And It May Solve One Of The Middle East’s (And World’s) Largest Environmental Crises
Sounds like magic, doesn’t it?
Creating something out of nothing – pulling objects out of thin air – was once a trick performed by Harry Houdini. But thanks to atmospheric water generators, an entire humanitarian crisis could be relegated to the history books.
Atmospheric water generators (AWGs), also called “water makers,” are appliances which extract water from air. The air drawn into the AWG undergoes a cooling process which condenses the air and leaves water in its place. That liquid is then filtered and stored for future use, either for potable use in drinking and cooking or non-potable use, such as washing clothes or irrigating farmland.
The concept itself is not new. For centuries, communities around the world have devised ways to collect water from moisture, from the fog-collecting “fog fences” to aerial wells. The technology available today, however, has been significantly improved upon over the past two decades.
The rise in the atmospheric water generator’s profile comes at a crucial time in the Middle East. It’s well-known that the Middle East, the most water-stressed region in the world, is facing a crisis that’s worsening with each passing day. A lack of water sources in the arid desert, issues managing the few available sources, and the looming threat of climate change all impact water’s price, accessibility and availability. Water tables are depleting at an alarming rate in certain areas, signaling even more trouble ahead. The outlook for water in the Middle East is bleak, and that has a reverberating and debilitating effect on all the region’s nations and peoples.
The lack of water also has an outsized effect on food supply, triggering larger issues of malnutrition and food security. In Israel and the Palestinian territories, around 60 percent of water is needed for agriculture, a figure which spikes to 85 percent in other Middle Eastern countries. Crops suffer when there’s simply not enough water to go around, leading to smaller yields, hunger and even armed conflict in the most severe cases, like we’re currently witnessing in Yemen.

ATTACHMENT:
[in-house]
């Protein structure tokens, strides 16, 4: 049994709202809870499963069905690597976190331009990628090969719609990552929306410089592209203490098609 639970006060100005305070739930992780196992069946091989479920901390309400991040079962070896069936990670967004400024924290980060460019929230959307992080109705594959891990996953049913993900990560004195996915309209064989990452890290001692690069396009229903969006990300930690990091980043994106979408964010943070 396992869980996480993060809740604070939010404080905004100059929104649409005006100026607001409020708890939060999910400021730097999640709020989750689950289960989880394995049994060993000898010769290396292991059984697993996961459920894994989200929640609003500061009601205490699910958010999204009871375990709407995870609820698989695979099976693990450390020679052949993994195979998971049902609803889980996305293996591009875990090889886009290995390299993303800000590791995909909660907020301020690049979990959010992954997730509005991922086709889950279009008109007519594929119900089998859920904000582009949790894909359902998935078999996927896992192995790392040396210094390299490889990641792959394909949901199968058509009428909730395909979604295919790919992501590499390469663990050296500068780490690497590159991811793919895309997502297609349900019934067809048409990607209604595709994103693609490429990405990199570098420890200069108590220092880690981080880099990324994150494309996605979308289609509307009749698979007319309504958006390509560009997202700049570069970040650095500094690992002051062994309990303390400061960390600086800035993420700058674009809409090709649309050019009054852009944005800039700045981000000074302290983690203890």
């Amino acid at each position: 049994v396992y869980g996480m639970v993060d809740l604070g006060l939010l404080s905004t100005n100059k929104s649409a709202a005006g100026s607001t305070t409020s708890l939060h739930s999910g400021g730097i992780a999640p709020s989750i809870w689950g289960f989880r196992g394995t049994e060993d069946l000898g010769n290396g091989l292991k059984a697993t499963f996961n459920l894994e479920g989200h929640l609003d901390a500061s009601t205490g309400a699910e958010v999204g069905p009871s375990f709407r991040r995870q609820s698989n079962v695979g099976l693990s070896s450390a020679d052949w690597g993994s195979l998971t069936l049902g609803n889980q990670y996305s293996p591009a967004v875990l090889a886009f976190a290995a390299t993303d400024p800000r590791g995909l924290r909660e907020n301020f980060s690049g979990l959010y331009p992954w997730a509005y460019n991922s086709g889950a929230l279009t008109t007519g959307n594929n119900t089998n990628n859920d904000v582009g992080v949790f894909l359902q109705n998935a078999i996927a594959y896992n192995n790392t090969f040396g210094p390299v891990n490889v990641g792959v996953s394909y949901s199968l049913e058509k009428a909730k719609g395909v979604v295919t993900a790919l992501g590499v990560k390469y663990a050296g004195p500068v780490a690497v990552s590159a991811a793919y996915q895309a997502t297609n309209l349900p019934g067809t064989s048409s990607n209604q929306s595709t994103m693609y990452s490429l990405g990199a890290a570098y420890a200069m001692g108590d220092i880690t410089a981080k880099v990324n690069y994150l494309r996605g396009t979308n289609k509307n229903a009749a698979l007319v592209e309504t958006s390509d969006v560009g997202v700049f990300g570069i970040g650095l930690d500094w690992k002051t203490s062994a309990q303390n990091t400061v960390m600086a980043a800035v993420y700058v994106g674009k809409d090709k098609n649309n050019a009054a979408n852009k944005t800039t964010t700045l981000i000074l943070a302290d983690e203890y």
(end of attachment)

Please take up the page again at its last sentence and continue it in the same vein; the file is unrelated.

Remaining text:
For all the problems it presents for water, the Middle East’s desert climate may present a silver lining. What the Middle East lacks in water it certainly makes up for in sun, and those at the forefront of solving the water crisis have developed solar-powered AWGs for use in these sunny areas. Solar solves the atmospheric water generator’s biggest lingering issue – the massive amount of energy it requires to operate. A machine powered by a renewable energy source such as wind or solar could be a low-to-no-cost way to implement AWGs in virtually any community throughout the Middle East.
One such of these atmospheric water generators, manufactured by EcoloBlue, has been of interest to us at the Islands of Peace Foundation since our founding. EcoloBlue’s AWGs run its generated water through several layers of filtration, removing sediment, heavy metals and hard minerals along the way. The solar-powered and wind-powered appliances can run without being connected to a power grid, allowing for continual operation at minimal to no cost.
Best of all, EcoloBlue’s AWGs work when there’s just 30 percent humidity in the air, a perfect fit in a dry climate. These AWGs could produce anywhere from 30 liters to millions of liters every single day, a life-changing – and life-saving – amount of water for strapped Middle Eastern communities. The result isn’t magic – it’s science put to work to heal the world, one bottle of water at a time.